The two opposing groups that fought in World War I were the Central Powers
(Germany, Austria-Hungary, Bulgaria, and Turkey) and the Allies
, an alliance that grew from the three members of the Triple Entente
(Britain and the British Empire, France, and Russia) to incorporate 27 Allied and Associated powers, including Italy and, towards the end of the war, the USA. Hostilities were precipitated by the murder of Archduke Franz Ferdinand, heir to the Austro-Hungarian empire, by a Serbian nationalist. The incident led to unreasonable demands being made upon Serbia by Austria-Hungary and the eventual outbreak of war.
The alliance systems that were brought into play during World War I had been built up since 1882, when the Triple Alliance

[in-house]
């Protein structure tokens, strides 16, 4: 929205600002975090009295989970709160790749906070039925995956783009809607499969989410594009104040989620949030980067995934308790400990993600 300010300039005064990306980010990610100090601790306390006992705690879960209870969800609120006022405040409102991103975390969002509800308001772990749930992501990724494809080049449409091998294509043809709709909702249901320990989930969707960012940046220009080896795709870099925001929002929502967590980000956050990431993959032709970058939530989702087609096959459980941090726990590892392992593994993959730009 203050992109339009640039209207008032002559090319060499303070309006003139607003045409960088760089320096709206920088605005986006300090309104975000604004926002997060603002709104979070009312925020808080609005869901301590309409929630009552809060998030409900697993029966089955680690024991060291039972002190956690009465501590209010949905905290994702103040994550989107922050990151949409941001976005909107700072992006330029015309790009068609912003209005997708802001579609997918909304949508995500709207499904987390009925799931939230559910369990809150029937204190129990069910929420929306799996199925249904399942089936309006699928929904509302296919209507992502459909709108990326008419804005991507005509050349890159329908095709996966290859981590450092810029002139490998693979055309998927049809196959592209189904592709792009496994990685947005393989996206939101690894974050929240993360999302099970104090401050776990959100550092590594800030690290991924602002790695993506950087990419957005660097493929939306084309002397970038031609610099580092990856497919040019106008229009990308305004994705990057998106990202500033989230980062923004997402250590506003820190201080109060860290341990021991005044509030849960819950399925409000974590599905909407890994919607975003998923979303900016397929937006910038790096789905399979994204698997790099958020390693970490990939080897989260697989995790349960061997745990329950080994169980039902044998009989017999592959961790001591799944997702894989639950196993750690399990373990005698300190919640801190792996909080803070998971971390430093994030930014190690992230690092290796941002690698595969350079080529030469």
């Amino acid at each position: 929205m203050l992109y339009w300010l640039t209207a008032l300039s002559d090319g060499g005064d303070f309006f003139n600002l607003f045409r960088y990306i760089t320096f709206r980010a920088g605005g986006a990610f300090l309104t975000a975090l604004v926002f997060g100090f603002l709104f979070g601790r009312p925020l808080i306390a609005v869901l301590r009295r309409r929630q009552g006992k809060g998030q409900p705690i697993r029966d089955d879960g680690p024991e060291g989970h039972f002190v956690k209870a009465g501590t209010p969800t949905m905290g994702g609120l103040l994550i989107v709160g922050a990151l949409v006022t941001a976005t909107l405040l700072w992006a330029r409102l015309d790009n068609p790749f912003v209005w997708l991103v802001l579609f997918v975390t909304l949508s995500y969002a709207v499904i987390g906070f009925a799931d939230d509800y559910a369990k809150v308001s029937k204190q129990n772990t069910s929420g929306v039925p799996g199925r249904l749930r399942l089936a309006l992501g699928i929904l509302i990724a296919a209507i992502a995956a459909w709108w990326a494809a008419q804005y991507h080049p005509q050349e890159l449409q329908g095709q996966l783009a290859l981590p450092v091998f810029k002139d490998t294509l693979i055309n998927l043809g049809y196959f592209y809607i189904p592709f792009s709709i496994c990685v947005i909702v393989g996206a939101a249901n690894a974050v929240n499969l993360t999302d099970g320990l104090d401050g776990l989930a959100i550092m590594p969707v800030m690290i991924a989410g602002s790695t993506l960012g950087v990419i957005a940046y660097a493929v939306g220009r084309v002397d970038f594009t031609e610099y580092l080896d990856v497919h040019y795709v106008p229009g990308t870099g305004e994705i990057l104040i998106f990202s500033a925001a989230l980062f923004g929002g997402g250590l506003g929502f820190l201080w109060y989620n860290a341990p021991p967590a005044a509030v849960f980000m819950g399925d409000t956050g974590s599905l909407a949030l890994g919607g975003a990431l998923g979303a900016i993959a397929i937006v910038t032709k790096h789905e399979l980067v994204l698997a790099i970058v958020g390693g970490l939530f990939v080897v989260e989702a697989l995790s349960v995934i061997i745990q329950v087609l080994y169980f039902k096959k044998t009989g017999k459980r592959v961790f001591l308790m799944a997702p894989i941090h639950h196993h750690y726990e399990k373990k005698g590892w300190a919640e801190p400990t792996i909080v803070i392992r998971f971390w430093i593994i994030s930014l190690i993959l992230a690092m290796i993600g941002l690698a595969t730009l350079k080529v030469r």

was formed between Germany, Austria-Hungary, and Italy to counter the power of Russia and France. In 1904 Britain and France signed the Entente Cordiale
, an agreement designed to check German colonial ambitions. The Entente Cordiale formed the basis of the Triple Entente
made between Britain, France, and Russia in 1907; the Triple Entente became a military alliance in 1911. Although the Triple Alliance was reaffirmed in 1912, Italy did not join the Central Powers at the outbreak of war in 1914, and later joined the Allies.
In addition to the powers involved in the Triple Alliance and Triple Entente, many other nations joined the war after 1914. Romania, Greece, Belgium, Serbia, Montenegro, Portugal, Italy, and the USA fought alongside the original members of the Triple Entente, forming the Allies. Turkey and Bulgaria joined the remaining members of the Triple Alliance to form the Central Powers.
© RM 2013. Helicon Publishing is division of RM.